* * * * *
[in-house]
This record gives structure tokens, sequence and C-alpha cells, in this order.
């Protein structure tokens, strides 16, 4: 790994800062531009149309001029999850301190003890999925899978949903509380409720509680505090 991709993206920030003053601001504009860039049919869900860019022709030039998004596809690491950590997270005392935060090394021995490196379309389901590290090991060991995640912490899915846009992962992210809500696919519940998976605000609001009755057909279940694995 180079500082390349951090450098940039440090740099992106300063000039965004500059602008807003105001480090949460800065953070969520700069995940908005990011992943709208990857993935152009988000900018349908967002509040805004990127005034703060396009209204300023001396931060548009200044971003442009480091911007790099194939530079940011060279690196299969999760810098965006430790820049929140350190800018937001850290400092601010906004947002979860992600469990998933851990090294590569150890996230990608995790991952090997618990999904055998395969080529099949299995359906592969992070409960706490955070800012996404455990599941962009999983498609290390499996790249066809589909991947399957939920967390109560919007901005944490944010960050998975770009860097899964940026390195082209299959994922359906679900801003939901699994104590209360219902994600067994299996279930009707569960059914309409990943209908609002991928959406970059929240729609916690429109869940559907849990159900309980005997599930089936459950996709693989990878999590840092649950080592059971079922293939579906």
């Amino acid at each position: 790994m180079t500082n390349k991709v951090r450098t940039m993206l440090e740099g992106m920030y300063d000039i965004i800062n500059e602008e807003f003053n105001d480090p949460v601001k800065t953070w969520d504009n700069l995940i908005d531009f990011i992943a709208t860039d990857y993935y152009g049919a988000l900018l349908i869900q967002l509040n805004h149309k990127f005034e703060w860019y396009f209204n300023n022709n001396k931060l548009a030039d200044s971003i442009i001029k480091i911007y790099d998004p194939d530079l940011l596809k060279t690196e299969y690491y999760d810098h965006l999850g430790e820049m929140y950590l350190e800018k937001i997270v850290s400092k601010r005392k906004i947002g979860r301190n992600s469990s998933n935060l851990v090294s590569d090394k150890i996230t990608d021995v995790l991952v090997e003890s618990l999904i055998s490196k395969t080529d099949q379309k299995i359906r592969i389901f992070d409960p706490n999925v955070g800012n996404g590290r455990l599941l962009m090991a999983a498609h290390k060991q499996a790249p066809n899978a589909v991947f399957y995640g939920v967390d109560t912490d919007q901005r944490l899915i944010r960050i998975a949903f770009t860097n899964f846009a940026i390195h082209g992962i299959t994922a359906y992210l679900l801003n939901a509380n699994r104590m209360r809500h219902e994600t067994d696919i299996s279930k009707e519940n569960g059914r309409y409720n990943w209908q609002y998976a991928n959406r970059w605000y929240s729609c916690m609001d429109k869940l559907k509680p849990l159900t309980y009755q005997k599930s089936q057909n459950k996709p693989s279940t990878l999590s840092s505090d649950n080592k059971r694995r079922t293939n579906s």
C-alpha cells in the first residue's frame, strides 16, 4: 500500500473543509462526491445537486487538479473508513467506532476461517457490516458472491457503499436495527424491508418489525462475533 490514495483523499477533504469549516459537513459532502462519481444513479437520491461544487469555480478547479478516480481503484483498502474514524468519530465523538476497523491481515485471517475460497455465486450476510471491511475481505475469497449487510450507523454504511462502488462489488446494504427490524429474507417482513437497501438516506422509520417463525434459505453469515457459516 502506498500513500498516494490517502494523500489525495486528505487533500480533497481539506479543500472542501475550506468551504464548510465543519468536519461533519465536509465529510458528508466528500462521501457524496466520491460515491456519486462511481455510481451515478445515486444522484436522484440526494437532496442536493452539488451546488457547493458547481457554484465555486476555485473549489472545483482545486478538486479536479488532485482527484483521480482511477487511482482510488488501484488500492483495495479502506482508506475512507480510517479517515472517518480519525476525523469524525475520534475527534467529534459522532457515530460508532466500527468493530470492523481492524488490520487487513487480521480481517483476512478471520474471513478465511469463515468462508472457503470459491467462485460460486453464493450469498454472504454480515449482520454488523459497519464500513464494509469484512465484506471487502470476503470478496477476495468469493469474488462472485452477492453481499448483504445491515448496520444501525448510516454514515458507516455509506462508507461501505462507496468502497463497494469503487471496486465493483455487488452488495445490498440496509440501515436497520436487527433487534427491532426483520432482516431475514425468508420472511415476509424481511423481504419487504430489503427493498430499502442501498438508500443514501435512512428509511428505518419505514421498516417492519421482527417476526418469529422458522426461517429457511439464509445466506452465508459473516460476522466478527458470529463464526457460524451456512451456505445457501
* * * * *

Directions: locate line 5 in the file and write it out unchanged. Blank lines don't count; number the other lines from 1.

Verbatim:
C-alpha cells in the first residue's frame, strides 16, 4: 500500500473543509462526491445537486487538479473508513467506532476461517457490516458472491457503499436495527424491508418489525462475533 490514495483523499477533504469549516459537513459532502462519481444513479437520491461544487469555480478547479478516480481503484483498502474514524468519530465523538476497523491481515485471517475460497455465486450476510471491511475481505475469497449487510450507523454504511462502488462489488446494504427490524429474507417482513437497501438516506422509520417463525434459505453469515457459516 502506498500513500498516494490517502494523500489525495486528505487533500480533497481539506479543500472542501475550506468551504464548510465543519468536519461533519465536509465529510458528508466528500462521501457524496466520491460515491456519486462511481455510481451515478445515486444522484436522484440526494437532496442536493452539488451546488457547493458547481457554484465555486476555485473549489472545483482545486478538486479536479488532485482527484483521480482511477487511482482510488488501484488500492483495495479502506482508506475512507480510517479517515472517518480519525476525523469524525475520534475527534467529534459522532457515530460508532466500527468493530470492523481492524488490520487487513487480521480481517483476512478471520474471513478465511469463515468462508472457503470459491467462485460460486453464493450469498454472504454480515449482520454488523459497519464500513464494509469484512465484506471487502470476503470478496477476495468469493469474488462472485452477492453481499448483504445491515448496520444501525448510516454514515458507516455509506462508507461501505462507496468502497463497494469503487471496486465493483455487488452488495445490498440496509440501515436497520436487527433487534427491532426483520432482516431475514425468508420472511415476509424481511423481504419487504430489503427493498430499502442501498438508500443514501435512512428509511428505518419505514421498516417492519421482527417476526418469529422458522426461517429457511439464509445466506452465508459473516460476522466478527458470529463464526457460524451456512451456505445457501